Suwannee Kayak Journey
                                                  An excellent trip report.   Trip  5/25/02 - Posted 6/3/02

   My wife and I have done the upper part of the Suwannee River from Fargo to Florida State Highway 6 at least 6 times in the last 5 years.  It is indeed a special place.  Secluded, peaceful, back to mother nature. 
The first trip we made was in a canoe.  We put in at Fargo and traveled to Highway 6 in one day in 8 hours..  It rained at least half of the time. We both love being on the water and outdoors so it was still an enjoyable time for us.  Following is information regarding our latest trip. 

  We started our trip on Saturday, May 25, 2002 on the upper Suwannee River at Fargo, Georgia.  We put in at Noon.  Our flotilla consisted of three Old Town Loon 13.8 Kayaks and one new Wilderness Systems Pungo (about 12ft).  We have been using these Loons for several years and found them to be really nice for exploring the rivers, streams and lakes of North Florida.  They have a large cockpit which makes it easy to enter and depart plus great room to move your legs about.  They are rated for 300lbs and are extremely stable.

 We studied your web site, read the latest trip reports and paid particular close attention to your information regarding the water depth.  On our previous trips, we had never made a record of the water levels so we had no way to compare the depths for our upcoming trip.

 We traveled from Tallahassee, Florida in two vehicles for a beautiful drive on US Highway 90 to Madison, Florida continuing on State Highway 6 to Jasper where we purchased some great barbecue sandwiches at the local barbecue spot.  The goal, early lunch where the Highway crosses the Suwannee.  We were curious of how much water would be present at this location to assist us in making a decision about being able to paddle in low water.  The water level at White Springs was 50.20 on Saturday, 50.14 on Sunday and 50.11 on Monday.  We decided we would try.

 As we have done in the past, we inquired of the kind people at their house about 1/2 mile west of the river if we may leave a car by their house while we were on the river.  Having obtained their permission we  proceeded to Fargo where we unloaded our gear and prepared for our journey.  At this location, we again made arrangements with a family that lives next to the volunteer fire department in Fargo to leave our
car for safe keeping.  We always offer a tip for this service.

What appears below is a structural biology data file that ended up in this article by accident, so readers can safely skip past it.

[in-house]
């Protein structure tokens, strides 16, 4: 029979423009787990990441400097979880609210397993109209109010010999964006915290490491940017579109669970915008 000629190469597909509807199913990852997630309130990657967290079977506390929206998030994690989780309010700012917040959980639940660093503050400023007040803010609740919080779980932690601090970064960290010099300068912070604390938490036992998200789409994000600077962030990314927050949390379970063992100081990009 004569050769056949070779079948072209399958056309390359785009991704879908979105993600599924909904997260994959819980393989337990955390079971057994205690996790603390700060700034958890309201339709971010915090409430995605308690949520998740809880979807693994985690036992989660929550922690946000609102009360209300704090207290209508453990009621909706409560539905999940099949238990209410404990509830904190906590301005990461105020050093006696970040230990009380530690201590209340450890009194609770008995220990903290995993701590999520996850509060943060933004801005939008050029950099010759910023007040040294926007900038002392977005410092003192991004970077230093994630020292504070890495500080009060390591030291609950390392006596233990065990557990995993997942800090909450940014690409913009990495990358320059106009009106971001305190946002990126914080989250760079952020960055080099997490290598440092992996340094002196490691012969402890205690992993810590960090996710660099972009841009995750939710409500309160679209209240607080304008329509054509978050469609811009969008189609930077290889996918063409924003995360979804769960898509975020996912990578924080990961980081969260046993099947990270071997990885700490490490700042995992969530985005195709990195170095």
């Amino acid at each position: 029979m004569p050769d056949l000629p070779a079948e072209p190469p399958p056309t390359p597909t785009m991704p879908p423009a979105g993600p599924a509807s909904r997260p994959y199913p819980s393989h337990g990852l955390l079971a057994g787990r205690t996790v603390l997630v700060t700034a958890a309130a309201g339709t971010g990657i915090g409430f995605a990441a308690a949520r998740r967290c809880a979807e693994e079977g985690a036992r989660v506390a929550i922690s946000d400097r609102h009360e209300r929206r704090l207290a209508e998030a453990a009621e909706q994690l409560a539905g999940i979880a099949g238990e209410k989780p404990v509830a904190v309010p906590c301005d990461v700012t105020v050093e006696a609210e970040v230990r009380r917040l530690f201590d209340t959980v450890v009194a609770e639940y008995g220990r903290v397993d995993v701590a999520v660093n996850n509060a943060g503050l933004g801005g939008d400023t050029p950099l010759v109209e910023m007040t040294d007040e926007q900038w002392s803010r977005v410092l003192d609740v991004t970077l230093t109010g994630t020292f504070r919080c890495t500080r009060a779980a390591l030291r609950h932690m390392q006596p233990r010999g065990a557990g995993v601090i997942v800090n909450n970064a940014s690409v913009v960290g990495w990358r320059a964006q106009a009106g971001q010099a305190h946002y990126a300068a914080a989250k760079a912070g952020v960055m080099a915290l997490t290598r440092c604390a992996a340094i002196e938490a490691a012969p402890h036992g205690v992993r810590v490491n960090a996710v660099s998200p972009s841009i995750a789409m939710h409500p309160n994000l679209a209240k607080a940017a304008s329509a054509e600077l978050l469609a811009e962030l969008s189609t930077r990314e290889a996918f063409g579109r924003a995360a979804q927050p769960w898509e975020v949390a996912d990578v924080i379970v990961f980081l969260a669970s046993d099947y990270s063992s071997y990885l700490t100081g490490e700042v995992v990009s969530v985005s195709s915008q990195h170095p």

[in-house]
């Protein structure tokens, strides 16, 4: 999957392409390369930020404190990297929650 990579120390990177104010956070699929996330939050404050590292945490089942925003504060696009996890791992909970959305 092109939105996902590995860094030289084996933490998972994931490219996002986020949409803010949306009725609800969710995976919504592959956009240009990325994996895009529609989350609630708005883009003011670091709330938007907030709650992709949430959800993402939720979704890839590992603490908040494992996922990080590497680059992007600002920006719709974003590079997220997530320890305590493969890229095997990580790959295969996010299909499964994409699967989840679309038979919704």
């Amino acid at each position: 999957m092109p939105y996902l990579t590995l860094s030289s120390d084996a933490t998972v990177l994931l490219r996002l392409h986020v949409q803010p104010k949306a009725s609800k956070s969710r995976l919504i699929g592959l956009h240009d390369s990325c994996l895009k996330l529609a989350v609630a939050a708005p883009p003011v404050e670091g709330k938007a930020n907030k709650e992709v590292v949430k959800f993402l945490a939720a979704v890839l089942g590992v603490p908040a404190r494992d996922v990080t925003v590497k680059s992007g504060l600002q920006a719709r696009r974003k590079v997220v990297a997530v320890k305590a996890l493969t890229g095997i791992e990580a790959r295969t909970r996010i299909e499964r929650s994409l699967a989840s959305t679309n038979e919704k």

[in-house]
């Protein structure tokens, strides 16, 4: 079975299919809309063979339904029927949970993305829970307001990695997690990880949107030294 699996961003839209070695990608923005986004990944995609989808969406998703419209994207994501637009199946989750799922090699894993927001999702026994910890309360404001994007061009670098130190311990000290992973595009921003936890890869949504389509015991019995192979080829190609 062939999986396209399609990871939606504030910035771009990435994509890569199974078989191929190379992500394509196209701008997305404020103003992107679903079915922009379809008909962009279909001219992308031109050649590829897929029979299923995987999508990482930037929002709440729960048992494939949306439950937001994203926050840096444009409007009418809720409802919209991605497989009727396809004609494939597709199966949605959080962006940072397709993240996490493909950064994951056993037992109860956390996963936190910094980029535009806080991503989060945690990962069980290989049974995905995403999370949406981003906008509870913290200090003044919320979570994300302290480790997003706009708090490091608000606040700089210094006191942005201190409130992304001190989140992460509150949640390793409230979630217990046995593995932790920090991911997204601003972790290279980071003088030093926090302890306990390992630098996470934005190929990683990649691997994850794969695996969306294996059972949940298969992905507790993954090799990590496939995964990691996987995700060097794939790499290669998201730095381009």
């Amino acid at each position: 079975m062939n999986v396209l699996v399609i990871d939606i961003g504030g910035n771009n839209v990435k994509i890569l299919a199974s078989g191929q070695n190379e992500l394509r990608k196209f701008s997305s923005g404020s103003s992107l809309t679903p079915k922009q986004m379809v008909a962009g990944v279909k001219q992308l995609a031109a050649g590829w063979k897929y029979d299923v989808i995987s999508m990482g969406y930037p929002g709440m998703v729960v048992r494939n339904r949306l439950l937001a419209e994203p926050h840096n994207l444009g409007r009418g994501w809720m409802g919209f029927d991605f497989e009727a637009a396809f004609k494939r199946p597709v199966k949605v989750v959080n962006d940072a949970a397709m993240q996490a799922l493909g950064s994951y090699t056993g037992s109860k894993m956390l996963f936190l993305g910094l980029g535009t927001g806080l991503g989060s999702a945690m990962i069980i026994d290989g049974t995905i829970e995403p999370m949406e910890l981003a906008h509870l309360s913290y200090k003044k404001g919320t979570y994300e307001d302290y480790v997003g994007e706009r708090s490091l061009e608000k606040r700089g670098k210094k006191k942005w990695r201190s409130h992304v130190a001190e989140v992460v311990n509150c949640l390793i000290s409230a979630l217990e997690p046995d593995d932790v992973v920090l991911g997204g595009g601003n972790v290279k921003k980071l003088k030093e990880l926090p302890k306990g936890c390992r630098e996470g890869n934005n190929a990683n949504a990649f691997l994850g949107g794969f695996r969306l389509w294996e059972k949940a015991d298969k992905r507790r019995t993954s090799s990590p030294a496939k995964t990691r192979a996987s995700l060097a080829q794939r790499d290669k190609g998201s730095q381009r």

Please keep in mind that our kayaks do not draw as much water as a canoe even though we were packed for three days and two nights of  river adventure. There were four places where we had to get out of our kayaks
and pull them a few feet.  The first is the old rock dam just a short distance from Fargo.  The next  two were shortly after we passed the Georgia/Florida border which we determine by seeing the first Florida government signs on the trees on the west side of the river.  The last shoal was just above the take out point just north of the Highway 6 bridge.  You can see this shoal from the bridge.

 The current was slow to non existent in most places.  Since the water depth was so shallow we could., except with very few exceptions, never go straight down the river.  We had to always cut back and forth across
the river as we proceeded down river.  We all agreed that we enjoyed this challenge because we had to always be reading the water for snags, shoals and sand bars.  This added some paddling excitement to our trip.

 Camping sites abound along the river when it is this low.  Long white sandy beaches.  It was warm during the days, but cool enough in the evenings that you needed to be in your sleeping bag.  We assume the absent of mosquitoes is related to drought conditions.  We did experience some biting yellow flies early in the evening.

 The first day on the river we paddled for 2 1/2 hours and encountered no other people on the water or land.  The first nights camp site was a sand bank about 100 yards long with both shade and sun.  The next day we
paddle for 4 hours and passed one couple late in the day in a small motor boat.  After we set up camp in the late afternoon, they passed us going south very slowly.  They ask us if we needed anything and we
responded by saying "It sure would be nice to have ice with our evening cocktail" which they happily provided.

 The last day we paddle for 2 1/2 hours before arriving at our departure point back at Highway 6.  During the last day we passed another canoe and small john boat at a camp site just north of the Highway 6.

 Was a great time to be on the river.  Approximately 9 hours of gentle paddling spread over 3 days.  Plenty of camp sites, few people, few insects, lots of birds and a few wild land animals.  Would we do this again at this water level?  Answer, definitely yes.  Would we try it if the White Springs level was below 50.0?  Answer, probably not.  However, please keep in mind that everything here is relative.  If you are traveling light, want the river to yourself, look forward to some extra exercise, you can still do this river at low water levels and have a good time.

                                                                        Ron, Cecile, Don & Eileen